You Can Use Soda And Cream Of Tartar As Leavening Agents
- Author Jack Smith
- Published May 17, 2009
- Word count 834
SODA AND CREAM OF TARTAR.--Some housewives are inclined to use soda and cream of tartar for leavening purposes; but there is really no advantage in doing this when baking powder can be obtained, for some baking powders are a combination of these two ingredients and produce the same result. In fact, the housewife cannot measure soda and cream of tartar so accurately as the chemist can combine them in the manufacture of baking powder. Nevertheless, if their use is preferred, they should be measured in the proportion of twice as much cream of tartar as soda. As in the case of soda alone, these leavening agents should be sifted with the dry ingredients. A small quantity of cream of tartar is used without soda in such mixtures as angel-food cake, in which egg white alone is used to make the mixture light. The addition of the cream of tartar has the effect of so solidifying the egg white that it holds up until the heat of the oven hardens it permanently.
BAKING POWDER.--Without doubt, baking powder is the most satisfactory of the chemical leavening agents. It comes in three varieties, but they are all similar in composition, for each contains an alkali in the form of soda and an acid of some kind, as well as a filler of starch, which serves to prevent the acid and the alkali from acting upon each other. When moisture is added to baking powder, chemical action sets in, but it is not very rapid, as is apparent when a cake or a muffin mixture is allowed to stand before baking. The bubbles of gas that form in such a mixture can easily be observed if the mixture is stirred after it has stood for a short time. When both moisture and heat are applied to baking powder, however, the chemical action that takes place is more rapid, and this accounts for its usefulness in baking hot breads and cake.
The price of the different kinds of baking powder, which usually varies from 10 cents to 50 cents a pound, is generally an indication of the ingredients that they contain. Powders that sell for 40 to 50 cents a pound usually contain cream of tartar for the acid, the high price of this substance accounting for the price of the powder. Powders that may be purchased for 30 to 40 cents a pound generally contain acid phosphate of lime, and as this substance is cheaper than cream of tartar, a baking-powder mixture containing it may well be sold for less. The cheapest grade of powders, or those which sell for 10 to 25 cents a pound, have for their acid a salt of aluminum called alum. Still other powders that are sometimes made up to sell for 20 to 30 cents a pound contain a mixture of phosphate and alum.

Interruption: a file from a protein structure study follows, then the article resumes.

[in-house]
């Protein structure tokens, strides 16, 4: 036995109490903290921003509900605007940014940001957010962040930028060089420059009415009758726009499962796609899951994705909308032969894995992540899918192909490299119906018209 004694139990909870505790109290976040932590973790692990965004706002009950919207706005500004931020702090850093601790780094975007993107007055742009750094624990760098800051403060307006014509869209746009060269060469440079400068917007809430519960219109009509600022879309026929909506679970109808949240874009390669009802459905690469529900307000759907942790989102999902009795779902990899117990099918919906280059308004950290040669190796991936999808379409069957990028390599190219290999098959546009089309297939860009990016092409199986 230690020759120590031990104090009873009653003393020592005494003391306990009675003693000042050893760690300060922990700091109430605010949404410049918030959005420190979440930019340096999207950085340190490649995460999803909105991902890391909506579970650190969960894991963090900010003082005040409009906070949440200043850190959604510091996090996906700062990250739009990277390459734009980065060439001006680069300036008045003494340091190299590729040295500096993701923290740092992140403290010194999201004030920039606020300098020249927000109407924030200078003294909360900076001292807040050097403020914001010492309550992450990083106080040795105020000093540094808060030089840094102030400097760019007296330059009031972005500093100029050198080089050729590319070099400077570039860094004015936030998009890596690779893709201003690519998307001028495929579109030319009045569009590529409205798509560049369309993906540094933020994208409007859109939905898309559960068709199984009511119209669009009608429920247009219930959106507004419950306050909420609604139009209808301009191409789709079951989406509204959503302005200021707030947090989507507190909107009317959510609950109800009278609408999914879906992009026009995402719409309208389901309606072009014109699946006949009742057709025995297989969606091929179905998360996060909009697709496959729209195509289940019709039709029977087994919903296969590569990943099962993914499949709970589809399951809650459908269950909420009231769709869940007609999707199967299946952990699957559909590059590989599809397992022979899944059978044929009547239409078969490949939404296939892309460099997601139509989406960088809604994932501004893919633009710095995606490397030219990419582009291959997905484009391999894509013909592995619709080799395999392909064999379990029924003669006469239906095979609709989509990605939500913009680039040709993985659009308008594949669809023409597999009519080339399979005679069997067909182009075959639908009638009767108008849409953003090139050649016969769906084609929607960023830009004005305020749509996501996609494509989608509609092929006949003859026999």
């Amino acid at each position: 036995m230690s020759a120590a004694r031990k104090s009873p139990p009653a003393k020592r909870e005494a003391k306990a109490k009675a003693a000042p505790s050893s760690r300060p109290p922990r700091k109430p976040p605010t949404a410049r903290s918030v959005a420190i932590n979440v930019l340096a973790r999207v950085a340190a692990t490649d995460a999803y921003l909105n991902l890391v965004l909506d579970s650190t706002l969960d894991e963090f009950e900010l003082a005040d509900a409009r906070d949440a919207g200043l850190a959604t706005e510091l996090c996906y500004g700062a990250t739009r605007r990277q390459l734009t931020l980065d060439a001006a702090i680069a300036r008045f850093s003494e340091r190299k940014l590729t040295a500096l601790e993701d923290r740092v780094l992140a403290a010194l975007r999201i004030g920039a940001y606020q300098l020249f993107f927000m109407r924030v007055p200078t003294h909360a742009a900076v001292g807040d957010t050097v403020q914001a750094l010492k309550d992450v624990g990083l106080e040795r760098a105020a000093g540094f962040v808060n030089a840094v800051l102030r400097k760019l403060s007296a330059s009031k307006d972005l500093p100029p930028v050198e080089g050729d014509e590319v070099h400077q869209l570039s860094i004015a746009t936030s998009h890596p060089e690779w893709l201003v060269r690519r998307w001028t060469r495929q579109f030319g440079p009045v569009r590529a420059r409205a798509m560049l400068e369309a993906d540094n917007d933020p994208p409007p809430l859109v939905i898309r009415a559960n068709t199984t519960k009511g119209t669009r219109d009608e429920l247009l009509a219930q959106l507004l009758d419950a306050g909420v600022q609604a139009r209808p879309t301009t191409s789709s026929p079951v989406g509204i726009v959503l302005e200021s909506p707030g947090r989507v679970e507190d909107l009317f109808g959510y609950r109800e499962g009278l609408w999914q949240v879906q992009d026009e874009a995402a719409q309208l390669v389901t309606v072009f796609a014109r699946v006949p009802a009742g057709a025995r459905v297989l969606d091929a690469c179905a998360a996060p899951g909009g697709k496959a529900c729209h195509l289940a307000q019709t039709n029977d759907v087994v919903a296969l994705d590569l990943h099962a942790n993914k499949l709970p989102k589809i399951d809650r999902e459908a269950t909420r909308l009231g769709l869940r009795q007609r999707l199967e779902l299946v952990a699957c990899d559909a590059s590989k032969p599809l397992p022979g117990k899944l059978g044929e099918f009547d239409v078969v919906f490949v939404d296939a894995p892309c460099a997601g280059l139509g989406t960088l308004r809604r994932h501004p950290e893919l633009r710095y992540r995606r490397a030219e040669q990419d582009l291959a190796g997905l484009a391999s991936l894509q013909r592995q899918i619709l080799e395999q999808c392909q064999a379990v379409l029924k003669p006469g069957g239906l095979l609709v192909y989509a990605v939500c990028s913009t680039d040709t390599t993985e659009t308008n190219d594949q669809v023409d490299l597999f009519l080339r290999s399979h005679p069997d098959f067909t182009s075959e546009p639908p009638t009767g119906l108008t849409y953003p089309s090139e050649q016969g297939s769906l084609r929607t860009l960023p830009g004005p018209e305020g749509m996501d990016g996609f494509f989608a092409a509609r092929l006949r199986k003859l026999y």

As baking powders vary in price, so do they vary in their keeping qualities, their effectiveness, and their tendency toward being injurious. Most phosphate and alum powders do not keep so well as the cream-of-tartar powders, and the longer they are kept, the less effective do they become. The powders that contain phosphate yield more gas for each teaspoonful used than do the other varieties. Much controversy has taken place with regard to the different kinds of baking powder and their effects on the digestive tract, but authorities have not yet agreed on this matter. However, if foods made with the aid of baking powders are not used excessively, no concern need be felt as to their injurious effect. The housewife in her choice of baking powder should be guided by the price she can afford to pay and the results she is able to get after she has become well informed as to the effect of the different varieties. She may easily become familiar with the composition of baking powder, for a statement of what substances each kind contains is generally found on the label of every variety. This information is invaluable to the housewife, as it will assist her considerably in making a selection.
The proportion of baking powder to be used in a batter or a dough is regulated by the quantity of flour employed and not, as is the case with soda and molasses or sour milk, by the quantity of liquid, the usual proportion being 2 level teaspoonfuls to 1 cupful of flour. Sometimes this proportion is decreased, 6 or 7 teaspoonfuls being used instead of 8 to each quart of flour in the making of large quantities of some kinds of baked foods. In adding baking powder to a mixture, as in adding other dry leavening agents, it should be sifted with flour and the other dry ingredients.
Although baking powder may be purchased at various prices, a good grade can be made in the home without much effort and usually for less than that which can be bought ready made. For these reasons, many housewives prefer to make their own. The following recipe tells how to make a cream-of-tartar powder that is very satisfactory:
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